return generic_compare(command, eval, StrError)

# Compare two lists
def comparelst(command):
    return generic_compare(command, eval, LstError)

# Compare two booleans
def comparebool(command):
    return generic_compare(command, eval, BoolError)

# Dict containing commands
COMMANDS = {
    "cmpbool": comparebool,
    "cmplst": comparelst,
    "cmpint": compareint,
    "cmpstr": comparestr,
}


def evaluate_command(command):
    split_cmd = command.split(" ")
    if split_cmd[0] in COMMANDS:
        return COMMANDS[split_cmd[0]](split_cmd)
    else:
        return "CmdError: Invalid command.\n"

# Read the inputted commands
def read_command(prompt):
    print(evaluate_command(raw_input(prompt)))


# Run the program
if __name__ == "__main__":
    assert evaluate_command('cmpbool [ True == True ]')
    assert not evaluate_command('cmpbool [ True == False ]')
    assert evaluate_command('cmplst [ [""] == [""] ]')
    assert not evaluate_command('cmplst [ [""] == ["a"] ]')
    assert evaluate_command('cmpint [ 2 == 2 ]')
    assert not evaluate_command('cmpint [ 2 == 3 ]')
    assert evaluate_command('cmpstr [ "Hello" == "Hello" ]')
    assert not evaluate_command('cmpstr [ "Hello" == "HelloW" ]')
    #while True: read_command(">}}>")

Make things cleaner

It could be a good idea to feed the comparison functions only the information they need : the first element of the list is not relevant anymore at this stage.

You can just write :

def evaluate_command(command):
    split_cmd = command.split(" ")
    func, args = split_cmd[0], split_cmd[1:]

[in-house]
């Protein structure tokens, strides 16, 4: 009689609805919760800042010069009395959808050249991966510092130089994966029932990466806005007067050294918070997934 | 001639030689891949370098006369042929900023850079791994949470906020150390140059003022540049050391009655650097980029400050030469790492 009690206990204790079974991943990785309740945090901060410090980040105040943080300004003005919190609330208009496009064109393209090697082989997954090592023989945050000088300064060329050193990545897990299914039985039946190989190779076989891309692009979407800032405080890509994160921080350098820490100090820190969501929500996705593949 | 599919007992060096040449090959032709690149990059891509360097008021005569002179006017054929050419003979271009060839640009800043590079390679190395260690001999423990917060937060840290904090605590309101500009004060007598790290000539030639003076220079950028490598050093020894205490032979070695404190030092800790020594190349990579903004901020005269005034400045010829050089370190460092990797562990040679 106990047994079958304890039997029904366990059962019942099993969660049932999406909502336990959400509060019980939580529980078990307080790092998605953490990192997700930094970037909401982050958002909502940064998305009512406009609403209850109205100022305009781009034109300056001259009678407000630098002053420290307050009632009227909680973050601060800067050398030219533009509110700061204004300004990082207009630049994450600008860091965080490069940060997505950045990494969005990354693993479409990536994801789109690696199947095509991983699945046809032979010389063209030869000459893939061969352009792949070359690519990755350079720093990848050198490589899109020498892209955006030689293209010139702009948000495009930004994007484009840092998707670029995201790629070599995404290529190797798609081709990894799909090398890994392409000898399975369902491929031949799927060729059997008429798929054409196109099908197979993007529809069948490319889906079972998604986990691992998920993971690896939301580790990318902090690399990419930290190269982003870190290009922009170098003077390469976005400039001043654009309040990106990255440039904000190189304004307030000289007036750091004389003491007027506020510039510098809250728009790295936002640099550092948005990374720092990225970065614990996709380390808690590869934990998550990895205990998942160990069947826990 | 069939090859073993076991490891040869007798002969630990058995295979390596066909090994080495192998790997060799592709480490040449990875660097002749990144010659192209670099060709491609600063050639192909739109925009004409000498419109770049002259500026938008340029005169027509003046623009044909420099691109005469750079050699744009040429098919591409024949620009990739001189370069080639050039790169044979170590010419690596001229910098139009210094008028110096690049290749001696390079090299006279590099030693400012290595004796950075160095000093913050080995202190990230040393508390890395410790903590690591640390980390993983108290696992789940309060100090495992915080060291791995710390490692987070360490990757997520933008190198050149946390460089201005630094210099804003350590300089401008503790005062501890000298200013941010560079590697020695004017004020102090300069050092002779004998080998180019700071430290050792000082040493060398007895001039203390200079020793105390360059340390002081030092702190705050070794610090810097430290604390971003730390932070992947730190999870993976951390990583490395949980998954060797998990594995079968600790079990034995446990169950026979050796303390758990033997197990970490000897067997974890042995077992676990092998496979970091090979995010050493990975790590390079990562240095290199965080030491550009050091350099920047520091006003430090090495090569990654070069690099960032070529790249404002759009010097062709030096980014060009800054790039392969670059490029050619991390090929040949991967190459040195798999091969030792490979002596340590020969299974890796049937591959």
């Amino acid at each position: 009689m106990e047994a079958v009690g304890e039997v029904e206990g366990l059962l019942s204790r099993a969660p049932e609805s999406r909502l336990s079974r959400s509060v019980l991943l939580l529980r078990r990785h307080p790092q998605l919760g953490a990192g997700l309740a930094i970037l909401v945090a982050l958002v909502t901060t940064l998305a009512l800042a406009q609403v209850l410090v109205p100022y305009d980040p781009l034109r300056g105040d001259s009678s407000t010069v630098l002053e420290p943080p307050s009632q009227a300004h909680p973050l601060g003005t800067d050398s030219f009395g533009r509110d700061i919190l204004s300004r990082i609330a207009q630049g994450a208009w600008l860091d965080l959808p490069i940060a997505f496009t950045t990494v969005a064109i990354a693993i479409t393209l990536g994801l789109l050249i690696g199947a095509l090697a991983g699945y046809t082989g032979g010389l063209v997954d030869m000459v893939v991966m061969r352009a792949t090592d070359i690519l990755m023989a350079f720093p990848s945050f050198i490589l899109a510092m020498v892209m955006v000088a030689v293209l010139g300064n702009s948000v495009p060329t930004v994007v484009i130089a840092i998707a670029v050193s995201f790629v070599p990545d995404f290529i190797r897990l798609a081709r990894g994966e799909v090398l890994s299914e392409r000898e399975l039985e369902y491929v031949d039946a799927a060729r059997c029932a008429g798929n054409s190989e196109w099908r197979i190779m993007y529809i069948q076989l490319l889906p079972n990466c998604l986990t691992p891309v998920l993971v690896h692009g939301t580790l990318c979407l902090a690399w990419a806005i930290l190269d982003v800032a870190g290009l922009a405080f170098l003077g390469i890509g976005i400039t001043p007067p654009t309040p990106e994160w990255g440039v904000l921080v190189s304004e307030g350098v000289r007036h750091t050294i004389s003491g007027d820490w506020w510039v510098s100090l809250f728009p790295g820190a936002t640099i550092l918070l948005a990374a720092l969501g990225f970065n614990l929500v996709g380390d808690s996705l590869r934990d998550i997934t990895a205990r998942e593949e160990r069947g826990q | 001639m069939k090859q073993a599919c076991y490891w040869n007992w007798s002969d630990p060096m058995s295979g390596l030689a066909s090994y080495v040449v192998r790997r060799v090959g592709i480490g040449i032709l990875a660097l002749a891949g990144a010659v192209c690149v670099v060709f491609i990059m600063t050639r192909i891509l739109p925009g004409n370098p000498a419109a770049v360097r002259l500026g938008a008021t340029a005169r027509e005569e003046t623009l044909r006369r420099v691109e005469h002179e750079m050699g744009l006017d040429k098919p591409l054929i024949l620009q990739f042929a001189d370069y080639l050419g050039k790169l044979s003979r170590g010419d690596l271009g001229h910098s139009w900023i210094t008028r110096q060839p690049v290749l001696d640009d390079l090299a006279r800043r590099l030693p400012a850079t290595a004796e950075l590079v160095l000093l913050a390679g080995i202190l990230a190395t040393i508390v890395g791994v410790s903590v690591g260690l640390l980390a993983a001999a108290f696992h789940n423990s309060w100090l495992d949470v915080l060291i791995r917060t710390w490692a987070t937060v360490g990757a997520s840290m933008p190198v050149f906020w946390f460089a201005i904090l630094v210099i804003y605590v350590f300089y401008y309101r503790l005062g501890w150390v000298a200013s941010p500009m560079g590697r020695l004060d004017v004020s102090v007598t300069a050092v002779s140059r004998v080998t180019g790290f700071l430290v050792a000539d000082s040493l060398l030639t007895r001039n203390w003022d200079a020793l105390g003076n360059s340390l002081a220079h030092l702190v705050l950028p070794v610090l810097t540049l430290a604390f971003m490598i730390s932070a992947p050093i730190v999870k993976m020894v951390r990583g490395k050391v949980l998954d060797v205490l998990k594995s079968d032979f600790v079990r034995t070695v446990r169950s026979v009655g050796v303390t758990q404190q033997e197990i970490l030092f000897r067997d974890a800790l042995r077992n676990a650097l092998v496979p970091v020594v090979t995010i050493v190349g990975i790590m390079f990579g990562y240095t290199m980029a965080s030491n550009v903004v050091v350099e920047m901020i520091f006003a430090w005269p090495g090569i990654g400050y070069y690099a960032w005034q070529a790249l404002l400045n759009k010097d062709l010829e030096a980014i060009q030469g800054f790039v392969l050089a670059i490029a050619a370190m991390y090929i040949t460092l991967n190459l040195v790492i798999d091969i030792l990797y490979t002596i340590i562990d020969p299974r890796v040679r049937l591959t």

if func in COMMANDS:
        return COMMANDS[func](args)
    else:
        return "CmdError: Invalid command.\n"

and then, you need to re-index generic_compare :

def generic_compare(command, func, error):
    if command[2] in OPERATORS:
        if command[0] == st_brace and command[4] == end_brace:
            try:
                return OPERATORS[command[2]](
                    func(command[1]), func(command[3]))
            except ValueError:
                return error
    else:
        return OpError

Don't import *

Import * is bad. You can just as easily write :

import operator
OPERATORS = {
        ">=": operator.ge,
        "<=": operator.le,
        "==": operator.eq,
        "!=": operator.ne,
        ">":  operator.gt,
        "<":  operator.lt}

Style

In Python, the good there is a style guide called PEP 8. You'll find various tools to check your code if you want : pep8, pylint, pychecker, pyflakes, etc.

Misc

Usually, using eval in any programming language is quite dangerous. What if I was to evaluate a massive chunk of code with unpredicted side-effects (removing files from my file system for instance) ? Also, you should perform a lot more checks before accessing random elements from split_cmd as it might be shorter than you expect.

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6
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Your code isn't fully PEP-8 (the Python style guide) compliant. Function names should be lowercase_with_underscores.

You also have a lot of duplicated code. I would suggest pulling out the common components and making it a generic function. I basically just pulled out the core logic, added a type parameter, and added in separate cases for int, str, and etc. I got something like this:

def compare_value(self, command, valueType):
    operator = command[3]
    if command[1] == self.st_brace and operator in self.OPERATORS and command[5] == self.end_brace:
        a = command[2]
        b = command[4]
        if valueType == int:
            # pass
        elif valueType == str:
            # pass
        elif valueType == bool:
            # pass
        elif valueType == list:
            # pass
    if operator not in self.OPERATORS:
        print self.OpError

# Compare two integers
def compareint(self, command):
    self.compare_value(command, int)

# Compare two strings
def comparestr(self, command):
    self.compare_value(command, str)

# Compare two lists
def comparelst(self, command):
    self.compare_value(command, list)

# Compare two booleans
def comparebool(self, command):
    self.compare_value(command, bool)